A custodian is one of the most crucial vendors for RIAs that manage client assets. From the core custodial services of trading and holding and keeping records of electronically-owned securities, to the ancillary technology that custodians provide to help advisors run their business, a good RIA custodial relationship can help firms attract and retain clients. However, as the advisory industry has shifted from a focus on sales to advice, custodians and the RIAs they serve are increasingly in conflict with one another, as many of the ways in which RIAs can help their clients reduce costs and further grow their wealth (reducing unnecessary trading costs, seeking out the best cash options, etc.) are actually detrimental to the bottom lines of the RIA custodians they use!
In this week’s #OfficeHours with @MichaelKitces, my Tuesday 1PM EST broadcast via Periscope, we discuss why RIA custodians should start charging the RIAs they serve a custody fee, and why a basis-point custody fee would ultimately better align the interests of RIAs and the custodians that serve them, allowing custodians to actually focus on providing the best services and solutions to RIAs, instead of just seeking new ways to make money off of an RIA’s clients instead!
To better understand why an RIA custody fee would be an improvement relative to the status quo, it is helpful to first look at how RIA custodial platforms actually make their money in the first place. In practice, most RIA custodians make money in three ways: (1) earning money on cash (either through the expense ratio of a proprietary money market fund, or by sweeping the cash to a related bank subsidiary), (2) servicing fees for mutual funds and ETFs, such as sub-TA fees along with 12b-1s via “No Transaction Fee” (NTF) platforms, and (3) ticket charges earned whenever a client makes a trade. In practice, many of these fees may ultimately be trivial to the end consumer (e.g., it’s unlikely a 50 basis point fee on a 1% cash position is going to make or break a client’s retirement), but when companies like Charles Schwab have almost 1.5 trillion dollars on their RIA platform, these expenses result in substantial revenues for RIA platforms when aggregated across all clients… albeit at the direct expense to the client.
And the reason this structure matters is that it means RIA custodians are fundamentally misaligned with the advisors they serve. Because a situation is created where we as RIAs create value for our clients by trying to systematically dismantle the custodian’s revenue and profit lines! Instead of just leaving cash in whatever money market fund is available, we look for ways to reduce cash balances or shift that cash to institutions that best compensate our clients for holding cash. Instead of using an NTF fund with a higher expense ratio, we’ll shift our client’s assets to a non-NTF fund when the ticket charge will reduce costs for them (or vice-versa). And unlike broker-dealers who stand to profit from increased trading (by marking up the ticket charges for themselves), RIAs try to reduce trading costs by helping clients avoid unnecessary trading. In short, the problem is that as RIAs, custodians have put us in the position where we look better by sticking it to the custodian… and the more we manage to ‘play the game’ and dismantle the custodian’s profit centers, the more money we save our clients, and the better we look to our clients!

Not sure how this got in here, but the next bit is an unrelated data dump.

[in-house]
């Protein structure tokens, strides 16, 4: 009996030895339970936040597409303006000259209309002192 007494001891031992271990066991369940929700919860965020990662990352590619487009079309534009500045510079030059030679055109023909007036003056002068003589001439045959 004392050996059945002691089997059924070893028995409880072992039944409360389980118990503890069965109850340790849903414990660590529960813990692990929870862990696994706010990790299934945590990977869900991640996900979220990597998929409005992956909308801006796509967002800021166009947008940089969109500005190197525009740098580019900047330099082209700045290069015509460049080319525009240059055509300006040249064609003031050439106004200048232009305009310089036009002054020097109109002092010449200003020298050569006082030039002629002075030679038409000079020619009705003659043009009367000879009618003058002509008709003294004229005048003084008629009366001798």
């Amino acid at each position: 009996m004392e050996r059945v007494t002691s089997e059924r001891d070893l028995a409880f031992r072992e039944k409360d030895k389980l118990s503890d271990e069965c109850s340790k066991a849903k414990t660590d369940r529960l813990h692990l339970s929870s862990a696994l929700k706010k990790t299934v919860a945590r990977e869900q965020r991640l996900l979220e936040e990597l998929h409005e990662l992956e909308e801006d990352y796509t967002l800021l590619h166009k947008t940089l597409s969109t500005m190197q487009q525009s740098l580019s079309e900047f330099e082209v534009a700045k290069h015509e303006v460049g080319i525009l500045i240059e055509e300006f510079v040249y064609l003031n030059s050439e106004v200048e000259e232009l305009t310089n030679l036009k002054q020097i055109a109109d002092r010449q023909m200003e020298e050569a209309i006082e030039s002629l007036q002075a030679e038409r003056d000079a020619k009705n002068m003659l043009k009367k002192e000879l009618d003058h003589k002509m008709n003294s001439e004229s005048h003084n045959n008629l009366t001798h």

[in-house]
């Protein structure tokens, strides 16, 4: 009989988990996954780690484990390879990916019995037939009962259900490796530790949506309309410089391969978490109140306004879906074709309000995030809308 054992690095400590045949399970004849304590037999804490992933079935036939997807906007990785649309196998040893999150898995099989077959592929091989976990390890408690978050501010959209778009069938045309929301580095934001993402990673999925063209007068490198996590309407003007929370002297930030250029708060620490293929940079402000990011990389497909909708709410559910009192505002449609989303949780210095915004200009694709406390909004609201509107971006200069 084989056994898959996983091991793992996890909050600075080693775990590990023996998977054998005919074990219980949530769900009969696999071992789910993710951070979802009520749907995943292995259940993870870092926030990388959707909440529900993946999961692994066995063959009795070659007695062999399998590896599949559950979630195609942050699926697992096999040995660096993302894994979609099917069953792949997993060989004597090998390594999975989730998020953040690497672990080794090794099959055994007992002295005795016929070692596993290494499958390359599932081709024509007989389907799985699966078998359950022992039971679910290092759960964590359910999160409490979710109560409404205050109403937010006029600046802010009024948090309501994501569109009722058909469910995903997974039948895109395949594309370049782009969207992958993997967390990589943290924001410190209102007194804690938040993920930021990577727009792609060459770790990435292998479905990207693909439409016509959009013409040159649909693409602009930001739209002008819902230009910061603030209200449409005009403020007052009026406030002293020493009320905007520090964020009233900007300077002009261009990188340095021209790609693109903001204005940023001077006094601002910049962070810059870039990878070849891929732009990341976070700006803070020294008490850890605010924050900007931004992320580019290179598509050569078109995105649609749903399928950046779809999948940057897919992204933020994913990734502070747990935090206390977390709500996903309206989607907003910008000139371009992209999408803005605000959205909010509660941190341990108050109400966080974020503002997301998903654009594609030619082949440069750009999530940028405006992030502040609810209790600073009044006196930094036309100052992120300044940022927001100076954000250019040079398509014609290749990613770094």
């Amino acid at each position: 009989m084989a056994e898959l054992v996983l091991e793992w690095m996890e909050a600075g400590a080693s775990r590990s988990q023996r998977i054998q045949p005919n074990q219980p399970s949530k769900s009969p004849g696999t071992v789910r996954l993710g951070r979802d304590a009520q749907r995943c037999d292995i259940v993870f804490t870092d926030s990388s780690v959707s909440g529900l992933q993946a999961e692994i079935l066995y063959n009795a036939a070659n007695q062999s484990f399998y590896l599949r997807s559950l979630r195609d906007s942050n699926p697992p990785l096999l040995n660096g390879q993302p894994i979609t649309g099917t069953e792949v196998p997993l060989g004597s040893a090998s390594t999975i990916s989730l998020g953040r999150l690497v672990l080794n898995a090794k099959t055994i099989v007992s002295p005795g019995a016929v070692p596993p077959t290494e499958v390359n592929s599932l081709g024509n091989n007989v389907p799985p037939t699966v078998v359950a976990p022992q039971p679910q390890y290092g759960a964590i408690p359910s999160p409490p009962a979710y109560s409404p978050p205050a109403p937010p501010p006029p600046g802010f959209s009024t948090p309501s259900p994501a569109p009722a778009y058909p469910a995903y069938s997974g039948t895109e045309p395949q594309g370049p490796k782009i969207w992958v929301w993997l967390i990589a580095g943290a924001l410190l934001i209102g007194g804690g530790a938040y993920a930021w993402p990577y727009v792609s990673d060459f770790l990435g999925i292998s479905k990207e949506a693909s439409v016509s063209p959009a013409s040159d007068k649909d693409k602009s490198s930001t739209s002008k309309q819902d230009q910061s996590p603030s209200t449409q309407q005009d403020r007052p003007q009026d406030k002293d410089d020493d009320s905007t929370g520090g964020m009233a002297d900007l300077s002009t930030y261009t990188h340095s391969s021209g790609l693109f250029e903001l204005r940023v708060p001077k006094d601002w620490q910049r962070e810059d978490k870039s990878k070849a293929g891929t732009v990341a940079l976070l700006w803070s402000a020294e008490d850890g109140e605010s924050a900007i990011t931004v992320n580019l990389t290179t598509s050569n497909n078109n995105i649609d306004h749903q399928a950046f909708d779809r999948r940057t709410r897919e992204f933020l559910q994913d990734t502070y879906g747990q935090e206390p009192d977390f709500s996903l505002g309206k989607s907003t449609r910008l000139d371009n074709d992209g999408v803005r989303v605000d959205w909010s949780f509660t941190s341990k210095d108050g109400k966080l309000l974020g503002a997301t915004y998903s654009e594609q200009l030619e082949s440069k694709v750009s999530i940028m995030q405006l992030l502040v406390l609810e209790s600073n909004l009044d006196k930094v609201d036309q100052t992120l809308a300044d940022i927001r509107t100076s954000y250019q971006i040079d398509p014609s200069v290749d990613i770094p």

And this is why the future of the RIA custody business will eventually be RIAs simply paying a basis point custody fee to the RIA custodian instead. Which is a huge leap relative to the “free” that we as RIAs currently enjoy with our custodians… but basis point custodial fees would actually be better for all of us in the long run! Suppose RIA custodians charged 10 basis points, tiering down to 7, 5, and then 3 basis points for large firms (intended to simply approximate what they already make off of RIA clients on average). If custodians did this in lieu of making money off of our clients, now their incentive is not to try and figure out how they can make more money off of our clients, but instead to truly create the best RIA custody platform out there for gathering client assets! With a custody fee in place, RIA custodians could then pay better rates on money market funds, eliminate ticket charges that annoy our clients (and time spent by advisors devising ways around ticket charges for our clients), and eliminate both 12b-1 fees and sub-TA fees, instead providing a new version of truly “clean shares” that strip out all back-end fees (regardless of what fund company is used). In other words, once the RIA custodian gets an RIA custody fee, the custodian is freed up to actually give us as advisors the best possible solutions for our clients!